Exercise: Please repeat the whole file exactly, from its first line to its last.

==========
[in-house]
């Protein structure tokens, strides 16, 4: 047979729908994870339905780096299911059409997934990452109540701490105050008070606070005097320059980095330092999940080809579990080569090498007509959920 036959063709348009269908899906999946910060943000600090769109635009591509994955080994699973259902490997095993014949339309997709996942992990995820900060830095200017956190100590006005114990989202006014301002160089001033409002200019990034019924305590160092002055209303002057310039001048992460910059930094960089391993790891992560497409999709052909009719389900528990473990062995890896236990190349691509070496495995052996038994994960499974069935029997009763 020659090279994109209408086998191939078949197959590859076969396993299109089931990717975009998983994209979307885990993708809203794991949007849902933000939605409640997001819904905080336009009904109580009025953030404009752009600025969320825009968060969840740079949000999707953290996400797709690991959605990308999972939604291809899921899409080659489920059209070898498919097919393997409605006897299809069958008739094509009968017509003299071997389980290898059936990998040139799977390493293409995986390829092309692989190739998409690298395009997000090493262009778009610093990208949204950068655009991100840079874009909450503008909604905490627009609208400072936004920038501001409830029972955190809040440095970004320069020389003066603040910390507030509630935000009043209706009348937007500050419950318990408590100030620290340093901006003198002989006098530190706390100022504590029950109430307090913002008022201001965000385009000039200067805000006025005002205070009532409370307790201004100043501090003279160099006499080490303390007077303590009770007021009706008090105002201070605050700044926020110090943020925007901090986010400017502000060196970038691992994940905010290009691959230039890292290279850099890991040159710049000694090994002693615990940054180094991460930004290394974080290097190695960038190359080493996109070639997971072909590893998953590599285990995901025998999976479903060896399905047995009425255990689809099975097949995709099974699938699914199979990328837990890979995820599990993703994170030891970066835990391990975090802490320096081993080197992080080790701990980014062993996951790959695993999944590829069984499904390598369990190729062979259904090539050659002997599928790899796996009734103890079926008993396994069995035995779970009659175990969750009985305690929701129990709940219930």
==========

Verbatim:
[in-house]
């Protein structure tokens, strides 16, 4: 047979729908994870339905780096299911059409997934990452109540701490105050008070606070005097320059980095330092999940080809579990080569090498007509959920 036959063709348009269908899906999946910060943000600090769109635009591509994955080994699973259902490997095993014949339309997709996942992990995820900060830095200017956190100590006005114990989202006014301002160089001033409002200019990034019924305590160092002055209303002057310039001048992460910059930094960089391993790891992560497409999709052909009719389900528990473990062995890896236990190349691509070496495995052996038994994960499974069935029997009763 020659090279994109209408086998191939078949197959590859076969396993299109089931990717975009998983994209979307885990993708809203794991949007849902933000939605409640997001819904905080336009009904109580009025953030404009752009600025969320825009968060969840740079949000999707953290996400797709690991959605990308999972939604291809899921899409080659489920059209070898498919097919393997409605006897299809069958008739094509009968017509003299071997389980290898059936990998040139799977390493293409995986390829092309692989190739998409690298395009997000090493262009778009610093990208949204950068655009991100840079874009909450503008909604905490627009609208400072936004920038501001409830029972955190809040440095970004320069020389003066603040910390507030509630935000009043209706009348937007500050419950318990408590100030620290340093901006003198002989006098530190706390100022504590029950109430307090913002008022201001965000385009000039200067805000006025005002205070009532409370307790201004100043501090003279160099006499080490303390007077303590009770007021009706008090105002201070605050700044926020110090943020925007901090986010400017502000060196970038691992994940905010290009691959230039890292290279850099890991040159710049000694090994002693615990940054180094991460930004290394974080290097190695960038190359080493996109070639997971072909590893998953590599285990995901025998999976479903060896399905047995009425255990689809099975097949995709099974699938699914199979990328837990890979995820599990993703994170030891970066835990391990975090802490320096081993080197992080080790701990980014062993996951790959695993999944590829069984499904390598369990190729062979259904090539050659002997599928790899796996009734103890079926008993396994069995035995779970009659175990969750009985305690929701129990709940219930």